Much to the chagrin of the shipwrecked officers of the Virginia Company, Bermuda “caused many of them utterly to forgo any desire to ever leave, they lived in such plenty, peace and ease.” Surviving the storm, the people had found their paradise, their land of plenty, they began “to settle a foundation of forever inhabiting there.” They considered it “a more joyful and happy meeting in a more blessed world” after all.
It is not surprising that the shipwrecked passengers responded as they did, for they had been told to expect paradise at the end of their journey. In his “Ode to the Virginian Voyage” (1606), Michael Drayton had insisted that “the New World was Earth’s only Paradise.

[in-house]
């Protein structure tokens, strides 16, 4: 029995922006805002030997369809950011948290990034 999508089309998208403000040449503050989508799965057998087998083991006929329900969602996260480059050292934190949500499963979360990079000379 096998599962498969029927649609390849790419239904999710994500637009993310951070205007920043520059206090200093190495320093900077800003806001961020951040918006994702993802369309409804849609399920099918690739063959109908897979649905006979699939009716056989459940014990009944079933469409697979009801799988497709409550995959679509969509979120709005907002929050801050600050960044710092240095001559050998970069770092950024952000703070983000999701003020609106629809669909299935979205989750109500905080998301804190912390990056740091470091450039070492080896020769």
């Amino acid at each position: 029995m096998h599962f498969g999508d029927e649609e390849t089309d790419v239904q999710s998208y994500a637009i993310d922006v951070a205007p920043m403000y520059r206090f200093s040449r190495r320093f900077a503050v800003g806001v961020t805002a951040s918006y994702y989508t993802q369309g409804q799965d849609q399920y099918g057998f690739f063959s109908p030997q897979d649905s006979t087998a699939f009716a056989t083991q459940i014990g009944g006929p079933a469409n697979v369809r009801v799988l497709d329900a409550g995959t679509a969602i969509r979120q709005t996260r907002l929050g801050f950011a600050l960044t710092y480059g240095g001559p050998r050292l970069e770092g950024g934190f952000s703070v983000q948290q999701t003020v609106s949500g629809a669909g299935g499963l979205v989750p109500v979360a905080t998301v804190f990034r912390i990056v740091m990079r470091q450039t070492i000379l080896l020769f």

Where nature hath in store fowl, venison, and fish; And the fruitfull’st soil without your toil, three harvests more and all greater than you wish!” Instead of devils and sea monsters, the settlers were met with crystal clear waters and in place of spirits they found much needed spiritual sustenance and serenity to continue their journey. Silvanus Jordan, (Samuel’s cousin) in his account of the Sea Venture shipwreck, described Bermuda saying, “it hath been and is still accounted, the most dangerous, infortunate, and most forlorn place in the world, it is in truth the richest, healthfullest, and pleasing land.” How deceiving the reputation of the The Devils Isle had been! William Strachey, secretary-elect of Virginia and passenger aboard the Sea Venture, in his letter describing the 1609 shipwreck said it best, “The Devils Isles…are feared and avoided of all sea travellers alive, above any other place in the world. Yet it pleased our merciful God, to make even this hideous and hated place both the place of our safety and means of our deliverance.” How ironic that a place once condemned as an isle of devils would serve as salvation for the English colony of Virginia and play such a pivotal role in the settlement of one of the world’s greatest nations. How interesting that this same island that was feared by “all sea travellers alive” would be a top ten holiday destination, visited by major cruise lines and regarded as one of the most peaceful and tranquil places on earth.